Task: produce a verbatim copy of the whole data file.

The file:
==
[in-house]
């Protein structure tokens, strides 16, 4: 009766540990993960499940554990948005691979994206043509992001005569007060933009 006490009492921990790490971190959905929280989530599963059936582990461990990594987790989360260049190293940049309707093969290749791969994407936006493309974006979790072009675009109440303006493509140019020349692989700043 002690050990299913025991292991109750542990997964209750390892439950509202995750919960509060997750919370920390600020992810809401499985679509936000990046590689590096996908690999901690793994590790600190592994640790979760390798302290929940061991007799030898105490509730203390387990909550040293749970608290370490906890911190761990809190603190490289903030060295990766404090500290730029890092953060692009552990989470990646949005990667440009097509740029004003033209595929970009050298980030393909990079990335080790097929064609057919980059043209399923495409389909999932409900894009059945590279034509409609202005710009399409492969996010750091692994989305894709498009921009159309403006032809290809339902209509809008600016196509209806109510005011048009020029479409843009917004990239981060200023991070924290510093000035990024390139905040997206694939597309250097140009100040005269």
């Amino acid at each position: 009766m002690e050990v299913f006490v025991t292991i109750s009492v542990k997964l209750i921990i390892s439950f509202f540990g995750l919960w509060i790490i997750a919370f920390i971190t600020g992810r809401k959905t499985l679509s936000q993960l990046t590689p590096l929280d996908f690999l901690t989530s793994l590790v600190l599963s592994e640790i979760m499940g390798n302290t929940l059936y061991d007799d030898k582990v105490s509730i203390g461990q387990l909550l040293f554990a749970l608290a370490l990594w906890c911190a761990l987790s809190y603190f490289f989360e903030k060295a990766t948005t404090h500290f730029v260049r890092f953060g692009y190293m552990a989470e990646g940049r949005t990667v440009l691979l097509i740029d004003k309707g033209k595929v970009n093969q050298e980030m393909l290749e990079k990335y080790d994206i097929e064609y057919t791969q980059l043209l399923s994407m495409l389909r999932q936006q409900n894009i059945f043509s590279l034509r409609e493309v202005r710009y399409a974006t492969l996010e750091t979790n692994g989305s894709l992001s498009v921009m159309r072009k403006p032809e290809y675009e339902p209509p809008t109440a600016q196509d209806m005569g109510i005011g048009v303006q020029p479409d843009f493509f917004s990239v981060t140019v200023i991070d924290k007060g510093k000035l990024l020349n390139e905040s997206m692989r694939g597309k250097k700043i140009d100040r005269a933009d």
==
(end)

[in-house]
């Protein structure tokens, strides 16, 4: 009766540990993960499940554990948005691979994206043509992001005569007060933009 006490009492921990790490971190959905929280989530599963059936582990461990990594987790989360260049190293940049309707093969290749791969994407936006493309974006979790072009675009109440303006493509140019020349692989700043 002690050990299913025991292991109750542990997964209750390892439950509202995750919960509060997750919370920390600020992810809401499985679509936000990046590689590096996908690999901690793994590790600190592994640790979760390798302290929940061991007799030898105490509730203390387990909550040293749970608290370490906890911190761990809190603190490289903030060295990766404090500290730029890092953060692009552990989470990646949005990667440009097509740029004003033209595929970009050298980030393909990079990335080790097929064609057919980059043209399923495409389909999932409900894009059945590279034509409609202005710009399409492969996010750091692994989305894709498009921009159309403006032809290809339902209509809008600016196509209806109510005011048009020029479409843009917004990239981060200023991070924290510093000035990024390139905040997206694939597309250097140009100040005269």
């Amino acid at each position: 009766m002690e050990v299913f006490v025991t292991i109750s009492v542990k997964l209750i921990i390892s439950f509202f540990g995750l919960w509060i790490i997750a919370f920390i971190t600020g992810r809401k959905t499985l679509s936000q993960l990046t590689p590096l929280d996908f690999l901690t989530s793994l590790v600190l599963s592994e640790i979760m499940g390798n302290t929940l059936y061991d007799d030898k582990v105490s509730i203390g461990q387990l909550l040293f554990a749970l608290a370490l990594w906890c911190a761990l987790s809190y603190f490289f989360e903030k060295a990766t948005t404090h500290f730029v260049r890092f953060g692009y190293m552990a989470e990646g940049r949005t990667v440009l691979l097509i740029d004003k309707g033209k595929v970009n093969q050298e980030m393909l290749e990079k990335y080790d994206i097929e064609y057919t791969q980059l043209l399923s994407m495409l389909r999932q936006q409900n894009i059945f043509s590279l034509r409609e493309v202005r710009y399409a974006t492969l996010e750091t979790n692994g989305s894709l992001s498009v921009m159309r072009k403006p032809e290809y675009e339902p209509p809008t109440a600016q196509d209806m005569g109510i005011g048009v303006q020029p479409d843009f493509f917004s990239v981060t140019v200023i991070d924290k007060g510093k000035l990024l020349n390139e905040s997206m692989r694939g597309k250097k700043i140009d100040r005269a933009d």